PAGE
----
MILAN'S FASHION ROW EDGY AS BRIBE PROBE GROWS ON SHOWS' EVE

MILAN--Nerves were stretched to the limit in the fashion community here Monday as eight or nine more designer firms were expected to come under scrutiny by magistrates in the rapidly spreading bribery scandal.
As reported, the investigation into payoffs to corrupt officials of the Guardia di Finanza--Italy's tax police--has already implicated five fashion houses: Versace, Krizia, Armani, Basile and Buccellati.
In the latest development,
Gianfranco Ferre confessed to the magistrates that his fashion house paid a bribe of $192,000 at current exchange rates (300 million lire) to tax officials, his lawyer confirmed Monday.
Ferre had declined to comment on his interrogation, which took place over the weekend.
Meanwhile, jailed Basile chairman Luigi (Gigi) Monti appeared to be on the verge of being released Monday night after testifying to investigating magistrates earlier in the day that he knew his firm had paid off a tax official in the amount of $254,000 (400 million lire) only after the fact.
According to his lawyer, Monti denied knowing details of the payment, which was made by former Basile managing director Nicola Di Luccio.
The judges have said they want to move rapidly through the billowing caseload of this investigation. Charges following the interrogations of Giorgio Armani, Krizia's Mariuccia Mandelli, Santo Versace, Ferré, Basile executives and jeweler Gianmaria Buccellati could be come shortly, according to defense lawyers.
However, given the cooperation of the designers, the lawyers say it is unlikely they will have to serve any jail time as a result. The designers have testified that they felt the bribes were extorted from them by the tax men.
Courthouse sources said more of fashion's leading players could be entering the cavernous halls of Milan's gloomy tribunal this week, just days before their latest creations go down the runways under the spotlight of the world's fashion press during the designer collection presentations, which start here Saturday.
Sources said the investigation could spread to Florence and Rome, as the judges are reportedly reviewing audits carried out by the elite SECIT corps of tax controllers, which answers directly to the Finance Ministry, for the period between 1989 and 1991.
Ferré's lawyer, Nicola Bonuomo, said Ferré admitted to investigating magistrates over the weekend that his design house paid a bribe to Guardia officials during an audit in 1990.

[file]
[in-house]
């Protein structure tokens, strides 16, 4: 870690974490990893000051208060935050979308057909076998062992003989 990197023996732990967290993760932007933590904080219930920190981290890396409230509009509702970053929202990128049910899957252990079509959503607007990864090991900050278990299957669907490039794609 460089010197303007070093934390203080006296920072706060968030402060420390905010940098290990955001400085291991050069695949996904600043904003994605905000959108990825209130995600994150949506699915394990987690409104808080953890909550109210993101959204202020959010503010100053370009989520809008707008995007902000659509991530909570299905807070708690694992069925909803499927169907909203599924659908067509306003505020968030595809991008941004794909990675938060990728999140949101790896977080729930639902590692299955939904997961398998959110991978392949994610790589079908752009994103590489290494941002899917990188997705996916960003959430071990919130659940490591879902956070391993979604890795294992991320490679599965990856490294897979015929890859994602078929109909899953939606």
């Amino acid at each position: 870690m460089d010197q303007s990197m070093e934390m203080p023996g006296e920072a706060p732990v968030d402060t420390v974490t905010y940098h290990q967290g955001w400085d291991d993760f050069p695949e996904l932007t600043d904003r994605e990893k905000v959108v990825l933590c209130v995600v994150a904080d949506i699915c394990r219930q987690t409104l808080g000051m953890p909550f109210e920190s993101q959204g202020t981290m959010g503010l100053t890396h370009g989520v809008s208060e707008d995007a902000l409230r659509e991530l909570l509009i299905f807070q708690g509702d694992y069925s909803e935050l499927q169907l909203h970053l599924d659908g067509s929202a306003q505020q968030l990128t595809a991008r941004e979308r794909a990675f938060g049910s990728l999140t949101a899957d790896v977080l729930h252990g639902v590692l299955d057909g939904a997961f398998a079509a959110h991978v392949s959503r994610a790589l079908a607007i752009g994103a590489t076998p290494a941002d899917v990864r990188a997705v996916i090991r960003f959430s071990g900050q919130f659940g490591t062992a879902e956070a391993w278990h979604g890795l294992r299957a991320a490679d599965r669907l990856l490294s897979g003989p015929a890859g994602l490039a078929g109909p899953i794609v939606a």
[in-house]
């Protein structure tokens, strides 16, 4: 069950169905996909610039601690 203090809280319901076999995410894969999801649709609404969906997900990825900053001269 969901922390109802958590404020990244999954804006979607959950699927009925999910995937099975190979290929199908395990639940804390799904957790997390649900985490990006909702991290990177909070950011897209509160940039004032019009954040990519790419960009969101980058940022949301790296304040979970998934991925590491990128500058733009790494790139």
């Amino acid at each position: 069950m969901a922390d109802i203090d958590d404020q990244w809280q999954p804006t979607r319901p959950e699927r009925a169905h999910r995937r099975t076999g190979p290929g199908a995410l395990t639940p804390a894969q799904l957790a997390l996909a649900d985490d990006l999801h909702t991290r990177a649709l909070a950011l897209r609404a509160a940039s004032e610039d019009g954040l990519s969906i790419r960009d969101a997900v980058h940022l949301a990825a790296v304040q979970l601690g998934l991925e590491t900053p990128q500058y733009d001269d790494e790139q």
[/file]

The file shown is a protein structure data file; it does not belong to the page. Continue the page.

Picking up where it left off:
Bonuomo said the payment was made by one of Ferré's managers on the firm's behalf, but added that he couldn't discuss other details of the designer's deposition due to secrecy laws.
"Mr. Ferré has never handled these administrative matters, but he discovered this payment was made by his staff," said Bonuomo.
Meanwhile, Monti's lawyer, Raffaelle Di Palma, said he expected his client to be released from jail late Monday or Tuesday after he told the judges Monday morning he had been made aware of a payoff.
"He clarified his position," Di Palma said. "He never participated in this situation, he never knew how much the payment was or how it was handled. He came to know about it later, and the judge believed him."
Leading defense lawyers in Milan said it was difficult to determine what will happen next in the fashion investigation or what the implications of the interrogations will be.
"We will have to wait and see until the investigation is finished," said Ferré lawyer Bonuomo, who said that despite the publicity, he didn't think the inquiry will hamper day-to-day business at the design houses.
Versace lawyer Alberto Moro Visconti said, "This is an extremely delicate investigation, because it involves an arm of the military police." The Guardia di Finanza is a paramilitary organization.
When asked if he felt the fashion sector had been singled out, he said he didn't think the timing of the interrogations--just days before the designer shows--was intentional. Conspiracy theorists here have sent up cries of alarm over the timing, accusing the judges of going forward with the depositions just when the designers are most focused on bringing off strong presentations to world buyers and press.
"I don't think the judges even know when the fashion shows are in Milan," said Visconti. "Still, it's a highly visible industry, and news of the interrogations creates a splash. News that Versace has been questioned is sexier than if he were a pastry maker."

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